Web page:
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A New Year's call to Apple: publish and be damned

Microsoft envy

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Mac Secrets Please don't imagine that writing for El Reg is a piece of cake, much less a sizable rum-soaked hunk of Stollen with most of the marzipan in it.

Like war, writing can be hell. The ink was barely dry on my first Mac Secrets column in March 2008, when I got a rather hostile email from a Mac fanboi, telling me that I would go to hell in a hand basket because I was proposing to naughtily reveal all sorts of undocumented secrets relating to the Apple Cocoa APIs.

The gist of his argument was that foolish young developers might read my column, be lead astray by incorporating undocumented API calls into commercial software, and then find themselves up the creek without a canoe when Apple released a new version of OS X.

For sure, there's something to be said for this argument. My correspondent pointed to all the problems that Unsanity experienced in trying to port their stuff from Tiger to Leopard.

Even now, with many people using Snow Leopard, there's been relatively little movement towards Leopard-compatibility, let alone its successor. On Unsanity's website, read Jason's blog entry Hiya Kid's It's Theming Time and then see the following two months of increasingly disappointed whinges from customers demanding an SL-compatible upgrade. Doesn't look good.

So was my anonymous correspondent right? Well, that all depends on whether or not the Unsanity folks used undocumented calls in the implementation of their Application Enhancer (APE) technology. I can't really say, because I've never peeked seriously at the APE code but, if so, this might well explain their present difficulties. That would especially be the case if those undocumented routines don't exist in a 64-bit callable form, because 64-bit operation is the default modus operandi under Snow Leopard.

Now, I have written a couple of plugins for Safari, and I actually found it pretty straightforward to get the code working, both for 32-bit and 64-bit code. Rather than using invasive plug-in managers such as SIMBL, PlugSuit, APE, or the now defunct Input Manager mechanism (no longer supported for 64-bit processes), I simply made use of the DYLD_INSERT_LIBRARIES mechanism to get my bundle loaded by Safari. For another Snow Leopard compatible approach, used by 1Password, click here.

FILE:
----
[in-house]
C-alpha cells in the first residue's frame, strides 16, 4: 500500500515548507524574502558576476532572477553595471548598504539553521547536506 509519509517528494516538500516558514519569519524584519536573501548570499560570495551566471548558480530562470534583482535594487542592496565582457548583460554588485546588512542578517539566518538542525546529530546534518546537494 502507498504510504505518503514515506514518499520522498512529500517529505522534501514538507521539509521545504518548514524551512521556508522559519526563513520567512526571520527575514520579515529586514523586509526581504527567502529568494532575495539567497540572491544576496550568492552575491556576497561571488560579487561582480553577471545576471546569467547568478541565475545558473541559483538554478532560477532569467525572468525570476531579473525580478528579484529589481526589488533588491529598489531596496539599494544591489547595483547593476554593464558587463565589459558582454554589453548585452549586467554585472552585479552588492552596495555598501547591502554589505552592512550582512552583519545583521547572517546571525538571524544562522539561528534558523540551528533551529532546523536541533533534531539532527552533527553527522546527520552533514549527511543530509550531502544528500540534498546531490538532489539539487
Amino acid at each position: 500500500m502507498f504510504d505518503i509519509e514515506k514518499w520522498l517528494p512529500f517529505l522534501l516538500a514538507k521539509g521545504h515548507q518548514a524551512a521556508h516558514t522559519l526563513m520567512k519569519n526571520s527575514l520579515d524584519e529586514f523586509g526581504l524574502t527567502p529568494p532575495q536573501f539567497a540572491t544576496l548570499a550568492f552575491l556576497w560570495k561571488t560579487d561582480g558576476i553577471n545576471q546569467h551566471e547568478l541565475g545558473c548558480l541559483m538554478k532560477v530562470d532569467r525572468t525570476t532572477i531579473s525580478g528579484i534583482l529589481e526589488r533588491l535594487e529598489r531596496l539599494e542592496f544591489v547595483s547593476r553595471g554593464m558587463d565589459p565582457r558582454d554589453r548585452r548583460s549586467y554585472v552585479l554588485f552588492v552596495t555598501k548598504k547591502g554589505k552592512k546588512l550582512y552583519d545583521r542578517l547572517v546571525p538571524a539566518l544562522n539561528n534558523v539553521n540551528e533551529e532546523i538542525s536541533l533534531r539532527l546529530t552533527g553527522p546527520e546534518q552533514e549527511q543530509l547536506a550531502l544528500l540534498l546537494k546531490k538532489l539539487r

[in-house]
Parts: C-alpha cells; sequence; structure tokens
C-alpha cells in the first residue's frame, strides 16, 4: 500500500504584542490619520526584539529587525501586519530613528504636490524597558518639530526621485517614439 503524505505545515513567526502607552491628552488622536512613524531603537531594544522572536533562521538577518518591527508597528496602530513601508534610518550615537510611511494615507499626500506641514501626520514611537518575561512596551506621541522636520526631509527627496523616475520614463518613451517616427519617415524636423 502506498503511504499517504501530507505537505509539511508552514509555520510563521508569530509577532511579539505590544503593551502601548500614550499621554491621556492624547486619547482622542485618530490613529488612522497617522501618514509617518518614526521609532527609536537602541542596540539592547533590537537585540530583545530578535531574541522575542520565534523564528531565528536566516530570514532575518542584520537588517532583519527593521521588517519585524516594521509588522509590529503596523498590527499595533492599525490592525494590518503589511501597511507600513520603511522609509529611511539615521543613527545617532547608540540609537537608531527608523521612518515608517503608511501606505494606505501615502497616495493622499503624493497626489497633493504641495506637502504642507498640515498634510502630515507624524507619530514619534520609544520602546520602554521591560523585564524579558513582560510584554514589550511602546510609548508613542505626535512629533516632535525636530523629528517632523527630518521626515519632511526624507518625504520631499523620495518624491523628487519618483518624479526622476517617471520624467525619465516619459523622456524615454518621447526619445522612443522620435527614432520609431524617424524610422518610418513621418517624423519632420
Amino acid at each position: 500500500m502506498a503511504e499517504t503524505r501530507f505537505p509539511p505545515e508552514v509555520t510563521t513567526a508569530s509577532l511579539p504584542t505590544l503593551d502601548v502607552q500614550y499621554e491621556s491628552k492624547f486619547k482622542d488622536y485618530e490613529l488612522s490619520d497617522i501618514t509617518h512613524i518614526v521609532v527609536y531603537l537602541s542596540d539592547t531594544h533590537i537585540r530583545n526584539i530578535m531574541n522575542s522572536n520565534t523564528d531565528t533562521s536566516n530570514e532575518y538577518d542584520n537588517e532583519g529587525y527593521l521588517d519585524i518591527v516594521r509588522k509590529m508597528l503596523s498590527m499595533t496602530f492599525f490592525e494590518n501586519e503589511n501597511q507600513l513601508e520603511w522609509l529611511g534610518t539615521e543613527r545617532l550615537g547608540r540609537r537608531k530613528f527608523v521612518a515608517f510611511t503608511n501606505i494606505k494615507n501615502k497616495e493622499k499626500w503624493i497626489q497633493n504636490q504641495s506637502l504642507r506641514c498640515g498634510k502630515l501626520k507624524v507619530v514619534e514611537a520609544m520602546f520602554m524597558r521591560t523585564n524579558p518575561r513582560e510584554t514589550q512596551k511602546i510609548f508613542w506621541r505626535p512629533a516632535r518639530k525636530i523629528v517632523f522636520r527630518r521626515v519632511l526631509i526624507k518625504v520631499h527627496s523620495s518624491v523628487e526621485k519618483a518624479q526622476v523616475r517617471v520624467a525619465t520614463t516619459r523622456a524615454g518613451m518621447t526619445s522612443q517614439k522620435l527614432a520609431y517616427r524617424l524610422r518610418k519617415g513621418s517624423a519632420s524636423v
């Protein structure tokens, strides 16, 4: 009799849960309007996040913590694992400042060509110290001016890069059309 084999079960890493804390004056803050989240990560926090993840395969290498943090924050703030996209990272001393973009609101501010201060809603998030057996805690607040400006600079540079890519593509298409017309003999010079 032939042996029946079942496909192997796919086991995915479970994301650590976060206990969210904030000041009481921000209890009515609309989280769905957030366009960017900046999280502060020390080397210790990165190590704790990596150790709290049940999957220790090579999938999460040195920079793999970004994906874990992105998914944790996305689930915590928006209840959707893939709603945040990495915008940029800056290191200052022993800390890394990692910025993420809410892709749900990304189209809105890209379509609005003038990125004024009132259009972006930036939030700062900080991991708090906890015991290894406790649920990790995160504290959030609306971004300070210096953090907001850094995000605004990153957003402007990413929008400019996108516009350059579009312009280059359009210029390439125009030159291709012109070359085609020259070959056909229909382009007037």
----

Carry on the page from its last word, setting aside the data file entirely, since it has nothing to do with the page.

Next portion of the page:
The bottom line is that it's generally possible to find ways to inject plug-in code into specific processes, rather than using techniques that can potentially screw up every running process, either maliciously, or - more likely - through unintentional bugs.

But, getting back to undocumented calls. Another thing my correspondent pointed out was that if an API call was undocumented, it was because Apple weren't ready to document it. This is an argument that I found singularly unconvincing. It suggests, amongst other things, that the undocumented code Apple uses is immature. If true, it would make perfect sense not to document it. But the fact is that Apple routinely use undocumented methods, classes and whole frameworks that have been around for years. If these things were part of the published API, then wouldn't this make everyone more productive?

In the days when I wrote Windows applications for a living with Borland Delphi, it was great having access to the complete VCL frameworks source code. Anytime you came across a weird bug, you could step right through the framework code until the problem became apparent.

This is something that Cocoa developers can't do. In recent times, even Microsoft have seen the light, releasing the source code to their .NET frameworks with the comment that doing so will "enable developers to build better applications and make even better use of them." Presumably, "them" refers to the frameworks in question.

So how about it, Apple? While making your New-Year resolutions, here are a few to chew on:

  • Make the source code of the Cocoa frameworks available. At the very least, this should include AppKit and Foundation. Developers will love you for it.
  • Stop using undocumented API's in application code. Microsoft did it and got hammered for it. You only get away with it because of all the fanbois around. Stop it. Eat your own dog food.
  • Above all, remember that your developers are your friends. Yes, even when they're submitting software for review and inclusion on AppStore. (That one's for Rogue Amoeba).

Have a Happy Holidays and a great New Year. ®

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